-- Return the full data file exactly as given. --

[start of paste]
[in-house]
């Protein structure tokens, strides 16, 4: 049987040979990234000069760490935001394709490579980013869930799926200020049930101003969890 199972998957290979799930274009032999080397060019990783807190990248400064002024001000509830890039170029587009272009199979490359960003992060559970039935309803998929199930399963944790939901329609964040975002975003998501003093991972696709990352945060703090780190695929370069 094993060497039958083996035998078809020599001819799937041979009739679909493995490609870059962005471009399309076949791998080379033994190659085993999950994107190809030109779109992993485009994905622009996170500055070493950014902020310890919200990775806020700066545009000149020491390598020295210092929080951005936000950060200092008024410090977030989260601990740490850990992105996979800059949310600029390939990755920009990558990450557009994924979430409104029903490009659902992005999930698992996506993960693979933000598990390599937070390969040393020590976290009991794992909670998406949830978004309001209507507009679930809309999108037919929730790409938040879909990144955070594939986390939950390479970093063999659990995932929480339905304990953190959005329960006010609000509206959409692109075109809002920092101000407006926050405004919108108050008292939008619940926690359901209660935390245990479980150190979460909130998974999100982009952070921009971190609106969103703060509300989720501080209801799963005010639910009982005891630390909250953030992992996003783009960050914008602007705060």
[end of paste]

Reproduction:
[in-house]
């Protein structure tokens, strides 16, 4: 049987040979990234000069760490935001394709490579980013869930799926200020049930101003969890 199972998957290979799930274009032999080397060019990783807190990248400064002024001000509830890039170029587009272009199979490359960003992060559970039935309803998929199930399963944790939901329609964040975002975003998501003093991972696709990352945060703090780190695929370069 094993060497039958083996035998078809020599001819799937041979009739679909493995490609870059962005471009399309076949791998080379033994190659085993999950994107190809030109779109992993485009994905622009996170500055070493950014902020310890919200990775806020700066545009000149020491390598020295210092929080951005936000950060200092008024410090977030989260601990740490850990992105996979800059949310600029390939990755920009990558990450557009994924979430409104029903490009659902992005999930698992996506993960693979933000598990390599937070390969040393020590976290009991794992909670998406949830978004309001209507507009679930809309999108037919929730790409938040879909990144955070594939986390939950390479970093063999659990995932929480339905304990953190959005329960006010609000509206959409692109075109809002920092101000407006926050405004919108108050008292939008619940926690359901209660935390245990479980150190979460909130998974999100982009952070921009971190609106969103703060509300989720501080209801799963005010639910009982005891630390909250953030992992996003783009960050914008602007705060």